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SUPERCOMPUTING

New Equipment Advances Frontiers of Computational Biology

Blue Gene supercomputer from IBM
Rensselaer researchers have received a powerful new Blue Gene supercomputer from IBM. Awarded under the company’s Shared University Research (SUR) program, the equipment will provide a resource for scientists to gain experience with the Blue Gene computing environment, while also supporting a project to develop new simulation technologies for understanding biological systems. The work will help researchers develop algorithms and software that run efficiently on Blue Gene technology, which is a key part of Rensselaer’s new Computational Center for Nanotechnology Innovations.

As biology becomes a more quantitative field, researchers need new simulation technologies to understand how proteins, DNA, and other biological systems behave at the molecular level, according to the Rensselaer research team. The new SUR award is designed to help develop simulations for prototyping medical devices in “virtual patients,” with potential applications in targeted drug delivery systems such as drug eluting stents, transdermal patches, and inhalers.

To be successful, these simulations must run efficiently and effectively on the latest generation of high-performance computing equipment. The project will help researchers develop critical computational biology tools that operate on the Blue Gene system, with the goal of making these available to a broad community of users.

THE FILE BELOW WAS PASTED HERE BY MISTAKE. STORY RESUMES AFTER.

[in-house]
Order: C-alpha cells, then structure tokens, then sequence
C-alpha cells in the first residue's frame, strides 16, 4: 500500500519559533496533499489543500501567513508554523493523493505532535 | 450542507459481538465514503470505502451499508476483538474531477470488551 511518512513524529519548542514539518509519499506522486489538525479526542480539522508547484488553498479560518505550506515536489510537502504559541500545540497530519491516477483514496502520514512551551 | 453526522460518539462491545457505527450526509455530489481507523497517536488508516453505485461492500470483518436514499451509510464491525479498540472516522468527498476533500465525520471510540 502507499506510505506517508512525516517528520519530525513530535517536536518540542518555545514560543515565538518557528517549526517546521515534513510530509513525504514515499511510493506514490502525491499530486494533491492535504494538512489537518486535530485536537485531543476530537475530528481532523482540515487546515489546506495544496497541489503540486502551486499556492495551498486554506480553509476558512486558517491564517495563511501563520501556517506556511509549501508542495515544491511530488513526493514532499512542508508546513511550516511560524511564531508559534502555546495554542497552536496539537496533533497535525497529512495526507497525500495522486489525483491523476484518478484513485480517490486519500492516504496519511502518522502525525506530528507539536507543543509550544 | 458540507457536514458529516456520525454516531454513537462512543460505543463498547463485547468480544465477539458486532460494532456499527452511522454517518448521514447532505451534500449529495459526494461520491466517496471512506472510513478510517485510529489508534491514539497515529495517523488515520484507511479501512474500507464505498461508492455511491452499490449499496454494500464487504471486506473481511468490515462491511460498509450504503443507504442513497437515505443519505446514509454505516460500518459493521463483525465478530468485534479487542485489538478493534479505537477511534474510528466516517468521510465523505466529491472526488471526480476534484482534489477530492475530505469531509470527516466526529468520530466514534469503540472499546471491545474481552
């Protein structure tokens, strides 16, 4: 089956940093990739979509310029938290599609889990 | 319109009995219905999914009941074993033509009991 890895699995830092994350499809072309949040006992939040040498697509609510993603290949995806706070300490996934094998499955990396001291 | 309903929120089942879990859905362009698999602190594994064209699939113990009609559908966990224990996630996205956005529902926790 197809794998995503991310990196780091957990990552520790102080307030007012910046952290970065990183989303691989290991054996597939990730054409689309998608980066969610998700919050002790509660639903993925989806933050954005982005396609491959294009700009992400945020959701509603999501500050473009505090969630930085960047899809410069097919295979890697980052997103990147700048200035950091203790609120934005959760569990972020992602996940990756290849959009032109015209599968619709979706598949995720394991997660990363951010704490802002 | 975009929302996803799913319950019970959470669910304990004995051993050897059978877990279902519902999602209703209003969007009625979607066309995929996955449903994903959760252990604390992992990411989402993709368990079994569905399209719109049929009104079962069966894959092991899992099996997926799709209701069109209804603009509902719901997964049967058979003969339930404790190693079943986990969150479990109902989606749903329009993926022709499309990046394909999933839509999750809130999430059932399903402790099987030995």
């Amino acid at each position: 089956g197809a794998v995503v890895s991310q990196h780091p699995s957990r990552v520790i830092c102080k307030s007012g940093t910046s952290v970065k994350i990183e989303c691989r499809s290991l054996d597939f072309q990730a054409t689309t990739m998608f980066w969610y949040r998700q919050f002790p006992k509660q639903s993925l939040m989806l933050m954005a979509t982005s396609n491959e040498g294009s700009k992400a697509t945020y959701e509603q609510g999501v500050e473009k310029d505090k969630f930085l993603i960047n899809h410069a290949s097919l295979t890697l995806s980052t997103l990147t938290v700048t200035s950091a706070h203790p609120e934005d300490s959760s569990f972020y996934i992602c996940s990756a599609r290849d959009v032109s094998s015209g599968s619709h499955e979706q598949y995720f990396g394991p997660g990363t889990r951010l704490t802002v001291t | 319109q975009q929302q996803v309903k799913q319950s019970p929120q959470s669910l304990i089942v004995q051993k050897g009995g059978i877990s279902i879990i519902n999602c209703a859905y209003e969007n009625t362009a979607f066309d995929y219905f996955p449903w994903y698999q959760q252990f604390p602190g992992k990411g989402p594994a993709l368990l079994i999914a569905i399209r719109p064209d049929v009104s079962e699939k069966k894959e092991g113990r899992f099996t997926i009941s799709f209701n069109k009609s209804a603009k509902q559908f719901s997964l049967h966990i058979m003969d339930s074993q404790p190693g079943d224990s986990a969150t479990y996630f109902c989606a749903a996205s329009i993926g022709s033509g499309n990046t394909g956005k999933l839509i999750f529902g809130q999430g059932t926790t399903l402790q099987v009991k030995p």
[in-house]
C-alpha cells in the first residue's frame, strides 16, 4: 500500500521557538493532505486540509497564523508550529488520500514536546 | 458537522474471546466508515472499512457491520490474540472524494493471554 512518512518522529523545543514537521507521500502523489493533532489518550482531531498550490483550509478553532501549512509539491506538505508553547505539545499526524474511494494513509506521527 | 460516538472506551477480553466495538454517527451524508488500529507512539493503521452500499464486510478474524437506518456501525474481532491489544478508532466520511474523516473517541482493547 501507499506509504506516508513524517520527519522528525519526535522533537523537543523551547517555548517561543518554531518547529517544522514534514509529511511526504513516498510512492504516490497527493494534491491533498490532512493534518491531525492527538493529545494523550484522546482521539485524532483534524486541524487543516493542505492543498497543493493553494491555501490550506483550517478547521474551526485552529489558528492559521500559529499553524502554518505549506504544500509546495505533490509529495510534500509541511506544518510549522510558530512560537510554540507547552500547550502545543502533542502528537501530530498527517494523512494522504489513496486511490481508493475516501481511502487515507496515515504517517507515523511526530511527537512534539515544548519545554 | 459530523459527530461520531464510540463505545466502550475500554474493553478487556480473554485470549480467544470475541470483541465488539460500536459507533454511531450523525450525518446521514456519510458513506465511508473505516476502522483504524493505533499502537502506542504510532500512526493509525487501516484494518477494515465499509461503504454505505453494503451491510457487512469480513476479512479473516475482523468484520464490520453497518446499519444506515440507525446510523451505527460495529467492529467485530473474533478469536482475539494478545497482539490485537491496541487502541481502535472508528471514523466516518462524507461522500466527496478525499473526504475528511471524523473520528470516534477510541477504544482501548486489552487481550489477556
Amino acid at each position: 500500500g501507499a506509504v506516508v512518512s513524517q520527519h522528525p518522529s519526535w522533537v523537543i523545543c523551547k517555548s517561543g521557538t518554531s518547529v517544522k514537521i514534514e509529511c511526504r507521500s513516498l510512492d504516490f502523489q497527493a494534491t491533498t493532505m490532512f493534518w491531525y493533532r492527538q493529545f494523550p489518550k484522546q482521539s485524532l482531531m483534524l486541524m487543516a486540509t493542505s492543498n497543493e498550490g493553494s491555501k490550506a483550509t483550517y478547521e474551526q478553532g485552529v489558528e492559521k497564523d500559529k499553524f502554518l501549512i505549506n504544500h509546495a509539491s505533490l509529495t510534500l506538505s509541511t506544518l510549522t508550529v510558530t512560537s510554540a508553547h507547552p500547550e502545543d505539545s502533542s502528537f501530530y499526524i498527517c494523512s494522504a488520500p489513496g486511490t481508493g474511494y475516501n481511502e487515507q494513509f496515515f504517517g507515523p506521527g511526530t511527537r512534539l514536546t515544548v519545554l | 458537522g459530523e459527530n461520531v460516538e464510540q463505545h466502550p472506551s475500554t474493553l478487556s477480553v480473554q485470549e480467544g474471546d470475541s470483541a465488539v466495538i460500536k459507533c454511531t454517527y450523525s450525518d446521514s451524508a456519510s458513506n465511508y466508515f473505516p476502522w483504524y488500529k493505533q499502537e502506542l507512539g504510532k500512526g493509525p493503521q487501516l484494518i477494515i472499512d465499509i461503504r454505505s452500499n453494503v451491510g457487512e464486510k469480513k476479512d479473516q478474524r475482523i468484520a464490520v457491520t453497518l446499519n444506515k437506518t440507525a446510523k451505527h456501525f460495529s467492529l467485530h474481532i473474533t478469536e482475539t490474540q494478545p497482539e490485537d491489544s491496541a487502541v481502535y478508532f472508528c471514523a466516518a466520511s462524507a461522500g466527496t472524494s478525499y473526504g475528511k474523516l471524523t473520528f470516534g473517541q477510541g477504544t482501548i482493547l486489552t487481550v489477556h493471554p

The project’s principal investigators at Rensselaer are Angel Garcia, senior constellation chaired professor in biocomputation and bioinformatics; Mark Shephard, the Samuel A. Johnson ’37 and Elisabeth C. Johnson Professor of Engineering and director of the Scientific Computation Research Center; Shekhar Garde, the Elaine and Jack S. Parker Career Development Professor of Chemical and Biological Engineering; and Kenneth Jansen, associate professor of mechanical, aerospace, and nuclear engineering.

The new Blue Gene system consists of a single rack with 1,024 dual processor compute nodes, 32 I/O nodes, a service node, a front-end node, and multiple terabytes of SAN-based disk storage. This $2.23 million gift complements the $100 million partnership between Rensselaer, IBM, and New York state to create one of the world’s most powerful university-based supercomputing centers.

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